The Providence of God
Reflecting on the life of Joseph, the younger brother who had been sold into slavery by his own family, I am always amazed by the providence of God to fulfill a more excellent plan. For many years, Joseph served as a slave and then was imprisoned for being falsely accused. Yet, in due time, God raised Joseph to become a great leader, second to Pharaoh, as it was by his foresight and leadership that not only the entire nation of Egypt was spared from a severe drought, but the neighboring nations as well. This drought ultimately led to the reunion of Joseph and his family as they were starving and in dire need; thus, they relocated to Egypt. Upon the death of his father Jacob, his brothers feared for their lives as they were the ones who, out of jealousy and hatred, hastily sold their brother as a slave when he was only 17 years old. Yet, Joseph, the Lord’s servant, responded by saying,
“‘You planned evil against me; God planned it for good to bring about the present result — the survival of many people. Therefore don’t be afraid. I will take care of you and your little ones.’ And he comforted them and spoke kindly to them.” (Genesis 50:20-21)
In His Time
Fast forward 400+ years, Israel had remained in Egypt, but the favor they once had was now gone. In fact, Pharaoh greatly feared the Israelites, for there was a multitude of them. Therefore, Pharoah enslaved the Israelites and greatly afflicted them. Through yet another divine turn of events, the Lord spared the life of Moses, a Hebrew infant who was raised in the house of Pharaoh, to become a mighty leader who, in God’s time, would lead the people out of slavery and into freedom. Calling Moses, the Lord said,
“I have observed the misery of My people in Egypt, and have heard them crying out because of their oppressors, and I know about their sufferings. I have come down to rescue them from the power of the Egyptians and to bring them from that land to a good and spacious land, a land flowing with milk and honey — the territory of the Canaanites, Hittites, Amorites, Perizzites, Hivites, and Jebusites. The Israelites’ cry for help has come to Me, and I have also seen the way the Egyptians are oppressing them. Therefore, go. I am sending you to Pharaoh so that you may lead My people, the Israelites, out of Egypt.” (Exodus 3:7-10)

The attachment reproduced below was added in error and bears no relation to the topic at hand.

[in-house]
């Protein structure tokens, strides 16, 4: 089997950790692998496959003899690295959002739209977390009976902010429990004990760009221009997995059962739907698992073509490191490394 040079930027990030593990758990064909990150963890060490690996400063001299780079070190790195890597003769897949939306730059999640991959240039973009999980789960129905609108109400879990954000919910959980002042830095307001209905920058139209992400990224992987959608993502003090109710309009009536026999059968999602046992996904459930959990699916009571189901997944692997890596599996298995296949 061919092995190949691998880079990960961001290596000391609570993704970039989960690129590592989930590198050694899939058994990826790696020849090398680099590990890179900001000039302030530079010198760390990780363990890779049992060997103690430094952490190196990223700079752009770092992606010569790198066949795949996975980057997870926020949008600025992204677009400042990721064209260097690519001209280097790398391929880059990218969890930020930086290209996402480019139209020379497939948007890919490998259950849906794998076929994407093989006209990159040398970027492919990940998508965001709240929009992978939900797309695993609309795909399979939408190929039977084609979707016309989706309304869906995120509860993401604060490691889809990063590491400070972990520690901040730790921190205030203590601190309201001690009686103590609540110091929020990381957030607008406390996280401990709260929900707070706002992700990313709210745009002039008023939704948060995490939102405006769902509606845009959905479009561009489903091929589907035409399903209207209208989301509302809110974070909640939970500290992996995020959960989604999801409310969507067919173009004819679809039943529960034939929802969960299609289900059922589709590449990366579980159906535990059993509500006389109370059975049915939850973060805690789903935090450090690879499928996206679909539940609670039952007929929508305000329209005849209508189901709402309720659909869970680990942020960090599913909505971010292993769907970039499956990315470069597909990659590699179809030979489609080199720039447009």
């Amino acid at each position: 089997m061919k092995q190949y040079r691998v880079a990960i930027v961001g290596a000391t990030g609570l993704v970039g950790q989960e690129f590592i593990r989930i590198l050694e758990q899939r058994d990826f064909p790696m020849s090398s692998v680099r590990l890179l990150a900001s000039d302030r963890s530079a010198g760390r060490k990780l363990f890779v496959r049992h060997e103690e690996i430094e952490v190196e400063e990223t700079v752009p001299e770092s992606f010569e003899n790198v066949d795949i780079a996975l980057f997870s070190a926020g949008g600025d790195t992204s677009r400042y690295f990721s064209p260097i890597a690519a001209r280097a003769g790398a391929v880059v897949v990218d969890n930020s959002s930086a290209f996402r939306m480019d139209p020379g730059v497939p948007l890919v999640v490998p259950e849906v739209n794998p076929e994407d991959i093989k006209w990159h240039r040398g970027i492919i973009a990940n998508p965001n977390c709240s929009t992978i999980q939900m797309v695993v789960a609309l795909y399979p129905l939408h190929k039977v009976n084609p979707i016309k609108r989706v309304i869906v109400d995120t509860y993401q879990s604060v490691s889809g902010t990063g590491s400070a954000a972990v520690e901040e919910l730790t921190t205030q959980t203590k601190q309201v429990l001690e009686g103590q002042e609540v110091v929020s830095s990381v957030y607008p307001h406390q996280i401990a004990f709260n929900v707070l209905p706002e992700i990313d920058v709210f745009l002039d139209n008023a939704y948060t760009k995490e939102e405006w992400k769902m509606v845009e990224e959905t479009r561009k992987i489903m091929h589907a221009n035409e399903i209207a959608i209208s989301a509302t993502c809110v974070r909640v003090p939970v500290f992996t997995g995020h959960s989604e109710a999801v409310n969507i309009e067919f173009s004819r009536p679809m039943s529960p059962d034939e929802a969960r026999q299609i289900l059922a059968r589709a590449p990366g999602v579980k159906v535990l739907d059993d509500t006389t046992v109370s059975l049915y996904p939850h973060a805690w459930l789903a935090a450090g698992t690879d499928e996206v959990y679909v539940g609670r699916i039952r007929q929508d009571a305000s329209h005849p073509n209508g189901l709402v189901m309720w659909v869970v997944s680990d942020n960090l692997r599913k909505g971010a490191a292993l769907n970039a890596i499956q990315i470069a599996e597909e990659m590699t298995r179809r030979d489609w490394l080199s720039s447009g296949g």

Was it Good?
As we continue in the narrative, the Lord does fulfill His word and miraculously delivers the Israelites out of slavery. However, the path through the desert was less than conventional, at least in the eyes of those Moses led. Numbers 11 says, “Now the people began complaining openly before the Lord about hardship…. The Israelites cried again and said, ‘Who will feed us meat? We remember the free fish we ate in Egypt, along with the cucumbers, melons, leeks, onions, and garlic. But now our appetite is gone; there’s nothing to look at but this manna!’” (v. 1, 4-6). The Israelites had been deceived by their own misguided and selfish bent, proclaiming, “We had it good in Egypt” (v. 18).
Perhaps we lack the humility to admit it, but whether we like it or not, we are a lot like the Israelites in the wilderness. How quick we are to deceive ourselves and believe the lies that surround us. The Israelites had it good in Egypt? Are you kidding? They were slaves. They were oppressed. They cried out to the Lord for deliverance. Had they forgotten of their years and years of lament and petition for the Lord’s deliverance? The Hebrew people suffered genocide! They were enslaved, beaten, despised, struggling, deprived, burdened, overworked, and marginalized for generations. Yet, in a moment of rejection of the Lord (and a failure to remember all He had done on their behalf), they believed the lie that they had it good in Egypt! Read on to the response of the Lord:
You will, in fact, eat meat, just like you have asked for. In fact, “You will eat [meat], not for one day, or two days, or five days, or 10 days, or 20 days, but for a whole month – until it comes out of our nostrils and becomes nauseating to you – because you have rejected the Lord who is among you, and cried to Him: ‘Why did we ever leave Egypt?'” (v. 19-20).
A Spirit of Remembrance and Gratitude
The very thing the Israelites longed for and falsely believed would satisfy their deepest desires, became nauseating and sickening. O Lord, how have we acted in similar ways? How have I acted in similar ways? I am reminded of 1 Thessalonians 5:16-18, which says, “Rejoice always! Pray constantly. Give thanks in everything, for this is God’s will for you in Christ Jesus.”
What a good reminder. May we not forget all that the Lord has done but give thanks and praise Him in all things.
1. All Scripture references come from, The Holy Bible: Holman Christian Standard Version (Nashville: Holman Bible Publishers, 2009).